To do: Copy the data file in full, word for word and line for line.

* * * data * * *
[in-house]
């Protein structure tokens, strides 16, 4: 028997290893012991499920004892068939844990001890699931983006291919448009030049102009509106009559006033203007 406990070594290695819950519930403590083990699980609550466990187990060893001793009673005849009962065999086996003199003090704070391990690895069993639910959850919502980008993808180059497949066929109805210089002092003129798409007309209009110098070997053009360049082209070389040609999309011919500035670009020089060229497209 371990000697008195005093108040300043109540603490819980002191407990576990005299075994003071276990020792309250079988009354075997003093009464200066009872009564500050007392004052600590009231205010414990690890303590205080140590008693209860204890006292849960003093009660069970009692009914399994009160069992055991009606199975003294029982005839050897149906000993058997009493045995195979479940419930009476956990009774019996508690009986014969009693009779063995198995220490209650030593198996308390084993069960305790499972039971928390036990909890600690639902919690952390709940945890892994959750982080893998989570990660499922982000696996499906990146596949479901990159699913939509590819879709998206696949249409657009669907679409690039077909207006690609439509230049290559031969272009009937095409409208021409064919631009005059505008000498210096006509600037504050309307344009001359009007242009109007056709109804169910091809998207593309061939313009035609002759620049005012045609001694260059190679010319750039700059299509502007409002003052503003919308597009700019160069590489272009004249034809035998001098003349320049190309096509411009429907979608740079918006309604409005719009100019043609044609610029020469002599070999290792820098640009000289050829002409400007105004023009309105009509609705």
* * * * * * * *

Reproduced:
[in-house]
């Protein structure tokens, strides 16, 4: 028997290893012991499920004892068939844990001890699931983006291919448009030049102009509106009559006033203007 406990070594290695819950519930403590083990699980609550466990187990060893001793009673005849009962065999086996003199003090704070391990690895069993639910959850919502980008993808180059497949066929109805210089002092003129798409007309209009110098070997053009360049082209070389040609999309011919500035670009020089060229497209 371990000697008195005093108040300043109540603490819980002191407990576990005299075994003071276990020792309250079988009354075997003093009464200066009872009564500050007392004052600590009231205010414990690890303590205080140590008693209860204890006292849960003093009660069970009692009914399994009160069992055991009606199975003294029982005839050897149906000993058997009493045995195979479940419930009476956990009774019996508690009986014969009693009779063995198995220490209650030593198996308390084993069960305790499972039971928390036990909890600690639902919690952390709940945890892994959750982080893998989570990660499922982000696996499906990146596949479901990159699913939509590819879709998206696949249409657009669907679409690039077909207006690609439509230049290559031969272009009937095409409208021409064919631009005059505008000498210096006509600037504050309307344009001359009007242009109007056709109804169910091809998207593309061939313009035609002759620049005012045609001694260059190679010319750039700059299509502007409002003052503003919308597009700019160069590489272009004249034809035998001098003349320049190309096509411009429907979608740079918006309604409005719009100019043609044609610029020469002599070999290792820098640009000289050829002409400007105004023009309105009509609705």